Students receiving a scholarship from the French Government or a French organization.
Candidates receiving a French, international, European, French-German, Franco-Italian or Franco-Spanish bachelor’s degree.
Where to apply for the French university programme
The application procedure actually varies depending on the country from which you come.
Students from EU and EEA countries can simply apply directly to the university under the same conditions as French students.
Students from countries outside the EU and EEA must apply through an online application system formerly known as the CEF and now called the “Study in France Procedure”. You can also apply for your visa online through this system and keep track of your application.
If you already reside in Europe but do not have European citizenship, you will need to apply through a French embassy or consulate in the European country where you reside.
To be accepted to a French university you need to have graduated from High School.
Some specialized schools, such as Grandes écoles, have their own application and selection system known as “concours”. A concours often includes written and oral tests that assess your motivation and your knowledge. In some cases, a special selection process is organized for international students.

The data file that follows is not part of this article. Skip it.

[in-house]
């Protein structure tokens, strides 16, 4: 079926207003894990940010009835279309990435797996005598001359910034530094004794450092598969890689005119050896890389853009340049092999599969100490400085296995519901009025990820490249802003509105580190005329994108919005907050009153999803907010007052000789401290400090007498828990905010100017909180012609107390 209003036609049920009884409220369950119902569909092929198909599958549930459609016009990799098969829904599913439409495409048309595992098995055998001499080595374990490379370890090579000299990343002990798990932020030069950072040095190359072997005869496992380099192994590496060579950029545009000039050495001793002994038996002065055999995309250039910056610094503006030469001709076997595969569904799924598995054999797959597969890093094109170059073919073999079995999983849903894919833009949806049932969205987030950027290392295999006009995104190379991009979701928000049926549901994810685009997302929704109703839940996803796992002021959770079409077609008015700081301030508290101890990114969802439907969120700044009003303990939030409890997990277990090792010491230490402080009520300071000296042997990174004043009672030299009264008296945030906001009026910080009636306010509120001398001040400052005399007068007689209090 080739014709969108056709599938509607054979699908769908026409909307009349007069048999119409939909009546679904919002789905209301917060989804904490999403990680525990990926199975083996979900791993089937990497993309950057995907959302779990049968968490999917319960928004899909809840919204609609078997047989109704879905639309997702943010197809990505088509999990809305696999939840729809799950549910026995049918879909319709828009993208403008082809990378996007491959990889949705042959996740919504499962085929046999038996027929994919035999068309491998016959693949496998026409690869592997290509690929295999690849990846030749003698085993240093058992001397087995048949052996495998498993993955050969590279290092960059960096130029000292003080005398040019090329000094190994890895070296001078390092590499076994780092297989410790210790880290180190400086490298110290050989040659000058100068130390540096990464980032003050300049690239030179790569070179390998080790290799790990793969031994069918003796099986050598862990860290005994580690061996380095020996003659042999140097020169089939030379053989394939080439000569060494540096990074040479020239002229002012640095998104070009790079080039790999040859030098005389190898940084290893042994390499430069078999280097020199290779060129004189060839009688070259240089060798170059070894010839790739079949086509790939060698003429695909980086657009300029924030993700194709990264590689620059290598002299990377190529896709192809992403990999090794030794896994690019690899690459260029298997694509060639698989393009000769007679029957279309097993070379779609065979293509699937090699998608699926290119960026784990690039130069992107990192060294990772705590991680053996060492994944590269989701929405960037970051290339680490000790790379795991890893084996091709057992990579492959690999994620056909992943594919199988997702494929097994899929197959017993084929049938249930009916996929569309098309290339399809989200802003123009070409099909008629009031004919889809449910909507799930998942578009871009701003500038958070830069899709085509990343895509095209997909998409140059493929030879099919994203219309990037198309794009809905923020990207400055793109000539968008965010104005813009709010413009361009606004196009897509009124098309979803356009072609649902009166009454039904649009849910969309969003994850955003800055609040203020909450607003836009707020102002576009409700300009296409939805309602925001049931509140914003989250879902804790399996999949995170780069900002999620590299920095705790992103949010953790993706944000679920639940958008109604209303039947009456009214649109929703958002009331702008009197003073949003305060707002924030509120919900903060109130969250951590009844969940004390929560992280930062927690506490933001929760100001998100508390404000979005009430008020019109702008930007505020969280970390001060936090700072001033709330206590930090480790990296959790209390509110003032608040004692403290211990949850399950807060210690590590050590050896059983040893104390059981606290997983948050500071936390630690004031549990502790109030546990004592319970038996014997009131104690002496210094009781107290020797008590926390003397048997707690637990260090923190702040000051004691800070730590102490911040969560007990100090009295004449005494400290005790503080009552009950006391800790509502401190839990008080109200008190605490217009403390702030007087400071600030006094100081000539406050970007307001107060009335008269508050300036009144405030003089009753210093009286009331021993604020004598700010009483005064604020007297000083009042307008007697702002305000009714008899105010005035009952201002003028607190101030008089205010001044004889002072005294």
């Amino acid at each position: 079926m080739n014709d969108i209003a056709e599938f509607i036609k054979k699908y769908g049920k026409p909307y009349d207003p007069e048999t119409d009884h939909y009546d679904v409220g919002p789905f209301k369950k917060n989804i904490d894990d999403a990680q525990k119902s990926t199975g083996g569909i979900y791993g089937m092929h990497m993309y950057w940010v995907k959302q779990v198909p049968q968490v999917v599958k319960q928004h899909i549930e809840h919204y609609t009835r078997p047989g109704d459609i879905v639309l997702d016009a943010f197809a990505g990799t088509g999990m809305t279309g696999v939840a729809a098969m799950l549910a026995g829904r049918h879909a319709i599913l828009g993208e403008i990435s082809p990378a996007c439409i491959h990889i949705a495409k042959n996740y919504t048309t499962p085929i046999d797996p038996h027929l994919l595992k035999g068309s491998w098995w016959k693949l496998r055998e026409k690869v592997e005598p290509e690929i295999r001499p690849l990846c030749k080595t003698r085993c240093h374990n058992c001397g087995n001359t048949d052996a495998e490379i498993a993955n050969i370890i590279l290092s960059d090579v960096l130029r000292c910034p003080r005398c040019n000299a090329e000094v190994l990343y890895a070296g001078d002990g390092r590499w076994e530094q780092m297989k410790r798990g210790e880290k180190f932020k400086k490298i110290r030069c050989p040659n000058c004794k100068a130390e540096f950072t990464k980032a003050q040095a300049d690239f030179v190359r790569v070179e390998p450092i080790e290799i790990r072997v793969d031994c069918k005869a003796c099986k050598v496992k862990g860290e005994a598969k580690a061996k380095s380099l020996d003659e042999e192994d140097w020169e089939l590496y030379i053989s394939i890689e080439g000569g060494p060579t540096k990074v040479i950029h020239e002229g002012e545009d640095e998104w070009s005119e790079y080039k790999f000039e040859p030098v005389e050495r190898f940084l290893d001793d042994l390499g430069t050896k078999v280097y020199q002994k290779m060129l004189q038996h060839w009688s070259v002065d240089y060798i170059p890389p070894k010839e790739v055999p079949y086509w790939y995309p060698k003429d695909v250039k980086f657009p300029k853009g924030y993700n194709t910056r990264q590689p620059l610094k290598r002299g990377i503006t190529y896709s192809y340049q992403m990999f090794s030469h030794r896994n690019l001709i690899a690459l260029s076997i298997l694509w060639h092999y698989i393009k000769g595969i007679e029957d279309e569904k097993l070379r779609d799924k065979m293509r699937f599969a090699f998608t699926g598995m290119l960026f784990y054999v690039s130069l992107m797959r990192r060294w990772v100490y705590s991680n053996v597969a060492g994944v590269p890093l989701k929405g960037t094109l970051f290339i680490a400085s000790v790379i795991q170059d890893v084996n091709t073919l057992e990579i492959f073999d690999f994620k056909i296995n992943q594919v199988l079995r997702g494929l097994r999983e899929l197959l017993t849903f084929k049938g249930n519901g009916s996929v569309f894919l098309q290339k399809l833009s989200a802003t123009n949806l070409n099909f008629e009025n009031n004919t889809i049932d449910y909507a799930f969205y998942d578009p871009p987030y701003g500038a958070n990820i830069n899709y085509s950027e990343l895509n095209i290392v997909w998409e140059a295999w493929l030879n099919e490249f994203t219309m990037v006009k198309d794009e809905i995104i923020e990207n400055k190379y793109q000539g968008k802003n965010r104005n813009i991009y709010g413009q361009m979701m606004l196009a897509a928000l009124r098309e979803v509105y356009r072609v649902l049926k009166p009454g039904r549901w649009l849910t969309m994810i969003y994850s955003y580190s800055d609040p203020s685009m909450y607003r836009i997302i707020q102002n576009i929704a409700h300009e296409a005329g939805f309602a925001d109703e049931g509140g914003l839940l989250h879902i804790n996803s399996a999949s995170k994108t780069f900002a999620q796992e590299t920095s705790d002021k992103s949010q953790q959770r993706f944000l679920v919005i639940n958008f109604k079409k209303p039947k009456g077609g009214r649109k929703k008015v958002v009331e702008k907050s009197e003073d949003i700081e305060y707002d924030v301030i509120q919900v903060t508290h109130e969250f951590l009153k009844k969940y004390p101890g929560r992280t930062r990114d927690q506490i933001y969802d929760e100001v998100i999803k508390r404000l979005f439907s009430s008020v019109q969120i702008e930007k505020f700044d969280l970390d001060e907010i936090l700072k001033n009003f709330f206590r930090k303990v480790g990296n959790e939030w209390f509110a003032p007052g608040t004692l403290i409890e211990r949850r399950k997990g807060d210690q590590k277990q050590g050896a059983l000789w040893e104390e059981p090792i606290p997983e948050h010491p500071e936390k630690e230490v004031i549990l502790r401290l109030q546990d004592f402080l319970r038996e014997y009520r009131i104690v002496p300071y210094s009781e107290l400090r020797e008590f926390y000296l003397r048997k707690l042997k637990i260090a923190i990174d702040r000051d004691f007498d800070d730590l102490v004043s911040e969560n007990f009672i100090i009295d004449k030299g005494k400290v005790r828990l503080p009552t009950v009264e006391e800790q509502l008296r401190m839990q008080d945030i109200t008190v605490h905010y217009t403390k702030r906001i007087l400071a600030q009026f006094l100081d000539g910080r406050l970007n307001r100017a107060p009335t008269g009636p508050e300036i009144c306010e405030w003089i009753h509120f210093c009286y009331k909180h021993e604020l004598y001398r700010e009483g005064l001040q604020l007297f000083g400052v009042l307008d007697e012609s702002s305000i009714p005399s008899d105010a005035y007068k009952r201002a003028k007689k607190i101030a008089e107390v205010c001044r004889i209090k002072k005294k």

Check for the particular program you are interested in via the university website or by contacting the admissions team (you will find contact information on the schools’ website under the “Inscriptions” or “Admissions” section) or the international office at the college or university that you are applying for.
Confirmation of your choice of universities to study in France
You make a list of 3 universities when you enter after school or 15 universities when you enter a master’s degree.
You must pay the Campus France registration fee, which is approximately 100 Euros and then you sign up for an interview. Before the Campus France interview, you need to prepare all the necessary documents with an official translation into French.
At the interview you will need: a foreign passport or an international identity card with sufficient validity period (original version) and a set of the following documents:
For persons in the last year of high school or lyceum: